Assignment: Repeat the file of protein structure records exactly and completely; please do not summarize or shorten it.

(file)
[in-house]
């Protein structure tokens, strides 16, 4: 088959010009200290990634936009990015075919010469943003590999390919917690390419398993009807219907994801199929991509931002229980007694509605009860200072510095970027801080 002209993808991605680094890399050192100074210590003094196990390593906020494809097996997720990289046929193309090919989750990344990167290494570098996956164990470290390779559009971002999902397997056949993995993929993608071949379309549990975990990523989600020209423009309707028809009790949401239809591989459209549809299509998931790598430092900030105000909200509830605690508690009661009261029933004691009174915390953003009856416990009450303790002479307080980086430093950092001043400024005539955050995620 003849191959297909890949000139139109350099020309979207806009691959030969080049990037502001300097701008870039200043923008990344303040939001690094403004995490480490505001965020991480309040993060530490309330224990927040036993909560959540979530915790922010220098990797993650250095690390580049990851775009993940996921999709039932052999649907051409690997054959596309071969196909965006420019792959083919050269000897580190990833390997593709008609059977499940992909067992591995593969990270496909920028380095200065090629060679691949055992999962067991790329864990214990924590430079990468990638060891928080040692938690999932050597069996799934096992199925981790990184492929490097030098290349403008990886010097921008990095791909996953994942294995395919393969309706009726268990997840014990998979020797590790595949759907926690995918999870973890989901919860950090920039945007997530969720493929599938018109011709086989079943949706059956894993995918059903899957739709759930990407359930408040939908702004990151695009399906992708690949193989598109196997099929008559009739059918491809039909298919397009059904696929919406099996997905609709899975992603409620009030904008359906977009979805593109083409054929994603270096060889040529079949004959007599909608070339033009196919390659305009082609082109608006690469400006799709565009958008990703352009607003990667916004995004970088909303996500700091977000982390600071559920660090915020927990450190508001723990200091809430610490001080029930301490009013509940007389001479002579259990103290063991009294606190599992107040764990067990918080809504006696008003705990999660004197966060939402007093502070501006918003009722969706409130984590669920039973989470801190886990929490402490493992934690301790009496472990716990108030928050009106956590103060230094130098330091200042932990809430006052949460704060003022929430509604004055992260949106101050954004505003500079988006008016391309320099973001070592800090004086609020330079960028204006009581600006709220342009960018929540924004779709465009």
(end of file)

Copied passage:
[in-house]
């Protein structure tokens, strides 16, 4: 088959010009200290990634936009990015075919010469943003590999390919917690390419398993009807219907994801199929991509931002229980007694509605009860200072510095970027801080 002209993808991605680094890399050192100074210590003094196990390593906020494809097996997720990289046929193309090919989750990344990167290494570098996956164990470290390779559009971002999902397997056949993995993929993608071949379309549990975990990523989600020209423009309707028809009790949401239809591989459209549809299509998931790598430092900030105000909200509830605690508690009661009261029933004691009174915390953003009856416990009450303790002479307080980086430093950092001043400024005539955050995620 003849191959297909890949000139139109350099020309979207806009691959030969080049990037502001300097701008870039200043923008990344303040939001690094403004995490480490505001965020991480309040993060530490309330224990927040036993909560959540979530915790922010220098990797993650250095690390580049990851775009993940996921999709039932052999649907051409690997054959596309071969196909965006420019792959083919050269000897580190990833390997593709008609059977499940992909067992591995593969990270496909920028380095200065090629060679691949055992999962067991790329864990214990924590430079990468990638060891928080040692938690999932050597069996799934096992199925981790990184492929490097030098290349403008990886010097921008990095791909996953994942294995395919393969309706009726268990997840014990998979020797590790595949759907926690995918999870973890989901919860950090920039945007997530969720493929599938018109011709086989079943949706059956894993995918059903899957739709759930990407359930408040939908702004990151695009399906992708690949193989598109196997099929008559009739059918491809039909298919397009059904696929919406099996997905609709899975992603409620009030904008359906977009979805593109083409054929994603270096060889040529079949004959007599909608070339033009196919390659305009082609082109608006690469400006799709565009958008990703352009607003990667916004995004970088909303996500700091977000982390600071559920660090915020927990450190508001723990200091809430610490001080029930301490009013509940007389001479002579259990103290063991009294606190599992107040764990067990918080809504006696008003705990999660004197966060939402007093502070501006918003009722969706409130984590669920039973989470801190886990929490402490493992934690301790009496472990716990108030928050009106956590103060230094130098330091200042932990809430006052949460704060003022929430509604004055992260949106101050954004505003500079988006008016391309320099973001070592800090004086609020330079960028204006009581600006709220342009960018929540924004779709465009």